Samsung Chromebox Series 3 review
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The Chromebox does support dual-display output, but right now it will only mirror the desktop image to both displays, rather than extending a single operating environment across multiple screens. Again, the system chooses the output resolution automatically, in this case opting for the highest common resolution between both monitors.
Along with connecting a monitor to the Chromebox, you must also provide your own mouse and keyboard. That opens up a larger discussion about device compatibility, which is less of an issue for the Chromebook considering its built-in Webcam and input devices.
Six USB 2.0 ports on the system (two in front, four in back) imply broad support for the vast ecosystem of USB devices. I did not expect the Chromebox to support every esoteric peripheral, but I was also surprised by how quickly I found devices that didn’t work.
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MY experience mirrors the review with one big positive and one surprising negative.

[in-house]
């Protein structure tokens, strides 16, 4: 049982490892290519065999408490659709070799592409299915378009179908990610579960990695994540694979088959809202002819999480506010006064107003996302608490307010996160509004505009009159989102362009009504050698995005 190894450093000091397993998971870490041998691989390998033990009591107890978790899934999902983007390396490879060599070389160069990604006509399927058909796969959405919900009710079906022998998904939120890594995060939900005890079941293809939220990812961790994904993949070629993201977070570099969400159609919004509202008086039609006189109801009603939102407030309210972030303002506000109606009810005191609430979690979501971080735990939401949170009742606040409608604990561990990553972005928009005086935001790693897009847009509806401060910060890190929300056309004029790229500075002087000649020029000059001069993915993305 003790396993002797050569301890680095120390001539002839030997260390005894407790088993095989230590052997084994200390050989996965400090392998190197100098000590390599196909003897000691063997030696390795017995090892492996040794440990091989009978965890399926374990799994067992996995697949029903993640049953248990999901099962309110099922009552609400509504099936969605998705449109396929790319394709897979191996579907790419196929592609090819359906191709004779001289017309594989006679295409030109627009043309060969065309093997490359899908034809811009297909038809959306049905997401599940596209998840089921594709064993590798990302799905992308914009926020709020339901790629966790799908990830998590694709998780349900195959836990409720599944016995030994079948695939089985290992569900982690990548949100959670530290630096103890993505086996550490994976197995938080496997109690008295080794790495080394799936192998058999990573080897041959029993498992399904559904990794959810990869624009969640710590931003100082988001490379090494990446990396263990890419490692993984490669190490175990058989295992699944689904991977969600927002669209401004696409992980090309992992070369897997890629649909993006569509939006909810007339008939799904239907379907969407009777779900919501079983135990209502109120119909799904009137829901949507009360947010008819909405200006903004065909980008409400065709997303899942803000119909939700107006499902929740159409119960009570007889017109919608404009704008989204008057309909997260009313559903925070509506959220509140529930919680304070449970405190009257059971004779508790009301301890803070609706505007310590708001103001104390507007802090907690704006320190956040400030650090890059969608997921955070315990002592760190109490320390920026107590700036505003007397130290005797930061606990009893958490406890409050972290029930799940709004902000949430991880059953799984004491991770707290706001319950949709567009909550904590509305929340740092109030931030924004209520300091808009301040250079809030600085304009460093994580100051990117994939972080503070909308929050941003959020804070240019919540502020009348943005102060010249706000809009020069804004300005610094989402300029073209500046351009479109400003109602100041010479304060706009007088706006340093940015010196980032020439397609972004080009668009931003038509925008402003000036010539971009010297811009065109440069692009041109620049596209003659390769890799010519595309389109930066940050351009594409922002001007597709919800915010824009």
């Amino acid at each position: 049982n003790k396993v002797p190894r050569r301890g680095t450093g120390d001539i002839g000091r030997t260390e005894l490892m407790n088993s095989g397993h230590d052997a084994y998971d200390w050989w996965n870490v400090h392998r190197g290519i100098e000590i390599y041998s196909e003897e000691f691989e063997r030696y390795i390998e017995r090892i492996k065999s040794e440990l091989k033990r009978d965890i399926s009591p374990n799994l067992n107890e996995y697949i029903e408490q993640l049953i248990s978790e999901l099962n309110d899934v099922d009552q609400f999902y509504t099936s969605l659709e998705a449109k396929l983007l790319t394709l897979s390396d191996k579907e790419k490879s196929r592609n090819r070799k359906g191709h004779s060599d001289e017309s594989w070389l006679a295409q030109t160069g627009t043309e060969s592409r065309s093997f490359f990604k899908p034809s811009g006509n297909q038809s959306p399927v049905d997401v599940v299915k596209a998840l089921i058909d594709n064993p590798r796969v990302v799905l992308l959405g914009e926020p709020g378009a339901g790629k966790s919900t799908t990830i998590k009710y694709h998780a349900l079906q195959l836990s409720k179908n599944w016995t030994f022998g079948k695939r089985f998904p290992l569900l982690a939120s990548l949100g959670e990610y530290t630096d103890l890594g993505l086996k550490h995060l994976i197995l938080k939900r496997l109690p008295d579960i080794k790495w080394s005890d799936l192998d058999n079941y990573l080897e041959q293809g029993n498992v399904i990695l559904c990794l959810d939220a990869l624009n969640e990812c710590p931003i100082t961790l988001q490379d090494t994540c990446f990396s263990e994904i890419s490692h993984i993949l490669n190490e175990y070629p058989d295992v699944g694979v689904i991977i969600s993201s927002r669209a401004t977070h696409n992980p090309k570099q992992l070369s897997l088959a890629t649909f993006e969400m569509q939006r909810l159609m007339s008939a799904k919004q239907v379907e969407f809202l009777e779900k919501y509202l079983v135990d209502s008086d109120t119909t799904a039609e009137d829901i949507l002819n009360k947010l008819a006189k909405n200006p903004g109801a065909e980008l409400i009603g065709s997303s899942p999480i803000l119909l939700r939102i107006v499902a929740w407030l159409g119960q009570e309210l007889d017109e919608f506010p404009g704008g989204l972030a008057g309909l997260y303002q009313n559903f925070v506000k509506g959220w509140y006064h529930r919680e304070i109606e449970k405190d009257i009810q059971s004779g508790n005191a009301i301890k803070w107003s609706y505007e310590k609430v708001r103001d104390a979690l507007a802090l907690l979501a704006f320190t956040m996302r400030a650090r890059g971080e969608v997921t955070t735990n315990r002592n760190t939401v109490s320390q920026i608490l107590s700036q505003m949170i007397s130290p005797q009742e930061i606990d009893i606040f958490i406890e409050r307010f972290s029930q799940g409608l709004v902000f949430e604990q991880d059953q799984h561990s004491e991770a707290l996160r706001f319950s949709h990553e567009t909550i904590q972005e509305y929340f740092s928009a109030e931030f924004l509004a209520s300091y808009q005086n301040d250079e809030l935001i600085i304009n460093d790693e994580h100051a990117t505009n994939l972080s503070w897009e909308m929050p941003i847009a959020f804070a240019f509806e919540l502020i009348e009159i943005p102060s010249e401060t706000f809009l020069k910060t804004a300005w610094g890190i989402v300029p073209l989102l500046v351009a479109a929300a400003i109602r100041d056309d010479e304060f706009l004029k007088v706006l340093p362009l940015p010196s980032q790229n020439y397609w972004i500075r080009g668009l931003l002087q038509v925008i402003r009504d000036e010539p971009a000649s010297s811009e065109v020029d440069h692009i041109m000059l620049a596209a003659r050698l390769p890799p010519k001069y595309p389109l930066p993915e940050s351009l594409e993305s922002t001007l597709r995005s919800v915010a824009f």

Positive: This puppy doing gmail is FAST. Like an idiot savant, it renders web pages quick like a bunny.
Negative: I never realized how much I depend upon text expansion utilities.
I’d buy a CHROMEBOOK to replace my obsoleted MACBOOKAIR. (That alone makes me a NEGATIVE Apple Fan Boy. What is the opposite of a FAN boy?)
So, I’m stuck. I am getting off the Apple “upgrade” treadmill. I’m burnt out on Microsoft problems. Not sure if Ubuntu will give me text expansion.
Welcome to the “glue trap” or worse whatever.
Sorry, but CHROMEBOOK isn’t ready for me. BUT, if you have kids or old folks, it’s perfect and cheap!
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